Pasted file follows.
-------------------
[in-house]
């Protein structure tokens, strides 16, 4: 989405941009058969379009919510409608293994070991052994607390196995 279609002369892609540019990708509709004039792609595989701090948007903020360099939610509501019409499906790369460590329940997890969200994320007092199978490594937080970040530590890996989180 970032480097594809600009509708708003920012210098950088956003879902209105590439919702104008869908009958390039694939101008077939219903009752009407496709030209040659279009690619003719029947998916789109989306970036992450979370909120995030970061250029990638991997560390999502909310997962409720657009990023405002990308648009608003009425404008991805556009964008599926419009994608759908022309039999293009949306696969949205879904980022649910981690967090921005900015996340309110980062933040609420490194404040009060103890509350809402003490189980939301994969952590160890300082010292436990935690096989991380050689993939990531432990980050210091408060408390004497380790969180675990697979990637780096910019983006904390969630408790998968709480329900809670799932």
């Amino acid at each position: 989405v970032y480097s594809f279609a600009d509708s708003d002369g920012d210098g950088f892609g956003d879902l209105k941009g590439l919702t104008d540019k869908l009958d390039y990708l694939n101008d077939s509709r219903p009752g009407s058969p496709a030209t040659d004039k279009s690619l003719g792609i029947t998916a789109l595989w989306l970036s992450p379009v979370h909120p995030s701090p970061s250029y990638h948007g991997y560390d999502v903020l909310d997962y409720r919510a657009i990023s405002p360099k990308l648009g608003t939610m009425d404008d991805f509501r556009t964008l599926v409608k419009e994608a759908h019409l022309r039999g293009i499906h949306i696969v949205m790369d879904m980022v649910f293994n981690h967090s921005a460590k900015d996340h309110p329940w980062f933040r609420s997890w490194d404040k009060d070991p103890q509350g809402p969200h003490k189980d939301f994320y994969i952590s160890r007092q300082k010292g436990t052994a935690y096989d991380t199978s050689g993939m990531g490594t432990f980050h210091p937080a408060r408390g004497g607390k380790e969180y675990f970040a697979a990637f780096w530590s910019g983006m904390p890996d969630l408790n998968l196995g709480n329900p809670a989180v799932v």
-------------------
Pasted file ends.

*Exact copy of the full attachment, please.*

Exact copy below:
[in-house]
């Protein structure tokens, strides 16, 4: 989405941009058969379009919510409608293994070991052994607390196995 279609002369892609540019990708509709004039792609595989701090948007903020360099939610509501019409499906790369460590329940997890969200994320007092199978490594937080970040530590890996989180 970032480097594809600009509708708003920012210098950088956003879902209105590439919702104008869908009958390039694939101008077939219903009752009407496709030209040659279009690619003719029947998916789109989306970036992450979370909120995030970061250029990638991997560390999502909310997962409720657009990023405002990308648009608003009425404008991805556009964008599926419009994608759908022309039999293009949306696969949205879904980022649910981690967090921005900015996340309110980062933040609420490194404040009060103890509350809402003490189980939301994969952590160890300082010292436990935690096989991380050689993939990531432990980050210091408060408390004497380790969180675990697979990637780096910019983006904390969630408790998968709480329900809670799932």
């Amino acid at each position: 989405v970032y480097s594809f279609a600009d509708s708003d002369g920012d210098g950088f892609g956003d879902l209105k941009g590439l919702t104008d540019k869908l009958d390039y990708l694939n101008d077939s509709r219903p009752g009407s058969p496709a030209t040659d004039k279009s690619l003719g792609i029947t998916a789109l595989w989306l970036s992450p379009v979370h909120p995030s701090p970061s250029y990638h948007g991997y560390d999502v903020l909310d997962y409720r919510a657009i990023s405002p360099k990308l648009g608003t939610m009425d404008d991805f509501r556009t964008l599926v409608k419009e994608a759908h019409l022309r039999g293009i499906h949306i696969v949205m790369d879904m980022v649910f293994n981690h967090s921005a460590k900015d996340h309110p329940w980062f933040r609420s997890w490194d404040k009060d070991p103890q509350g809402p969200h003490k189980d939301f994320y994969i952590s160890r007092q300082k010292g436990t052994a935690y096989d991380t199978s050689g993939m990531g490594t432990f980050h210091p937080a408060r408390g004497g607390k380790e969180y675990f970040a697979a990637f780096w530590s910019g983006m904390p890996d969630l408790n998968l196995g709480n329900p809670a989180v799932v």